The M421 uses four isobarically loaded 21" in what is generally referred to as a tapped horn. Isobaric loading reduces the cone area of four drivers to two drivers- each pair has more "push" but no more excursion or displacement than a single driver. The 21" used in the M421 are likely B&C21SW152, with  Sd of 1680 cm2, Xmax of 15 mm, so displacement 1680x 15 =25200cc x2 drivers =50,400cc.

IIRC, the 12" used in the TH-812 are no longer the same as pictured, but assuming the "long throw" 12" used have an Sd of 531 cm2 and an Xmax of 9 mm, 531 x 9 =4779 x 8=38,232cc displacement. If that assumption is correct, the M421 would win in output level by several dB if their cabinet volume were the same, but the TH-812 is larger, about 58 cubic feet compared to 42 cubic feet for the TH421. The cabinet size advantage could come very close to the displacement disadvantage.

If the 12" drivers used in the TH-812 have 15mm excursion (unlikely, but possible) displacement would total 63,720 cc, and the TH-812 would win in output by a fair margin.

At any rate, the TH-812 has smooth response in the 28-100 Hz range, the M421 does not.

Art
Art-the TH812 has used the B&C 12 TBX100 for all cabinets except the first couple of units.

The Xmax is 10mm on them with a power capacity of 1000 watts continuous  (the original drivers had a 700 watt continuous rating).
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Ivan Beaver
Danley Sound Labs

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Art Welter

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Re: McCauley M421 VS Danley TH812 Rock Monster
« Reply #6 on: May 17, 2014, 05:57:55 pm »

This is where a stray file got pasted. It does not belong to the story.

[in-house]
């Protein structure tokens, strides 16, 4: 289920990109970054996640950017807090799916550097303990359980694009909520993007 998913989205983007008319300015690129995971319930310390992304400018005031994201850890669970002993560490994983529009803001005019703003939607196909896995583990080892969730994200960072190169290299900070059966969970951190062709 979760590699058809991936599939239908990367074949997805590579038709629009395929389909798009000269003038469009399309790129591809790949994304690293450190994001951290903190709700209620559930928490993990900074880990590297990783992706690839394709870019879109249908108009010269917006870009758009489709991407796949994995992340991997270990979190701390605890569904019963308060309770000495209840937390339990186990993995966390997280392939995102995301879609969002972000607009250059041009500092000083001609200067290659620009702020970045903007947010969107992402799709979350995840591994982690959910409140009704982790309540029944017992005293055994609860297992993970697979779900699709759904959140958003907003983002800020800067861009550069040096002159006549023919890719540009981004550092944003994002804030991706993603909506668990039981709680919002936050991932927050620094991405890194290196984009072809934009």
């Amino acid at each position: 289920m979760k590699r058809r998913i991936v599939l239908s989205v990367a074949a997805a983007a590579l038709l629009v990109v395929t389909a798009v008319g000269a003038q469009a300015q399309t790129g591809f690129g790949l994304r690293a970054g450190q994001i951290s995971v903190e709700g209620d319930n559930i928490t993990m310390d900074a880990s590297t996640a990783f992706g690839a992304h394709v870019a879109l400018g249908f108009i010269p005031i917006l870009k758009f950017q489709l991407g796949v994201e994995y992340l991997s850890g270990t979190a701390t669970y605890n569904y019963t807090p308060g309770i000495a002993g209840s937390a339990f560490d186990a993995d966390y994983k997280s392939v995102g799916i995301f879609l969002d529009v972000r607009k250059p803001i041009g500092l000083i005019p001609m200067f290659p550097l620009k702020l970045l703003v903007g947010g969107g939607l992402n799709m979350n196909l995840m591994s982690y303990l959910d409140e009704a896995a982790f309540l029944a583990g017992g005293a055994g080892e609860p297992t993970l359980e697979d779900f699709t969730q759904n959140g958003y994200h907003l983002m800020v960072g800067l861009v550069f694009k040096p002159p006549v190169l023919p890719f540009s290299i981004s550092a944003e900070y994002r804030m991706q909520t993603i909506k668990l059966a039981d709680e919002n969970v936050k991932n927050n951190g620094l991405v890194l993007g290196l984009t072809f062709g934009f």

Art-the TH812 has used the B&C 12 TBX100 for all cabinets except the first couple of units.

The Xmax is 10mm on them with a power capacity of 1000 watts continuous  (the original drivers had a 700 watt continuous rating).
Then I remembered correctly, but the BC 12TBX100 has an Xmax of 9 mm (as I used in the displacement figures) and an Xvar of 11mm.

10mm is close enough for rock & roll ;^).
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Ivan Beaver

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Re: McCauley M421 VS Danley TH812 Rock Monster
« Reply #7 on: May 17, 2014, 08:24:17 pm »

Then I remembered correctly, but the BC 12TBX100 has an Xmax of 9 mm (as I used in the displacement figures) and an Xvar of 11mm.

10mm is close enough for rock & roll ;^).
I got the 10mm from the B&C spec sheet.  I got the 10mm from the B&C spec sheet.  Whats a millimeter or so between friends-------------
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A complex question is easily answered by a simple-easy to understand WRONG answer!

Ivan Beaver
Danley Sound Labs

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Art Welter

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Re: McCauley M421 VS Danley TH812 Rock Monster
« Reply #8 on: May 18, 2014, 12:50:09 pm »

I got the 10mm from the B&C spec sheet.  I got the 10mm from the B&C spec sheet.  Whats a millimeter or so between friends-------------
You evidently have a different B&C spec sheet than mine ;^).
One silly millimeter made an ad campaign for Benson & Hedges 101..

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Ivan Beaver

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Re: McCauley M421 VS Danley TH812 Rock Monster
« Reply #9 on: May 18, 2014, 01:54:58 pm »

You evidently have a different B&C spec sheet than mine ;^).
One silly millimeter made an ad campaign for Benson & Hedges 101..
OK silly me.

I checked on their website before I replied and I guess I must have clicked on the wrong driver :(  :(

You win again :)  A lot going on right now and things on my mind.
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A complex question is easily answered by a simple-easy to understand WRONG answer!

Ivan Beaver
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Kyle_Keating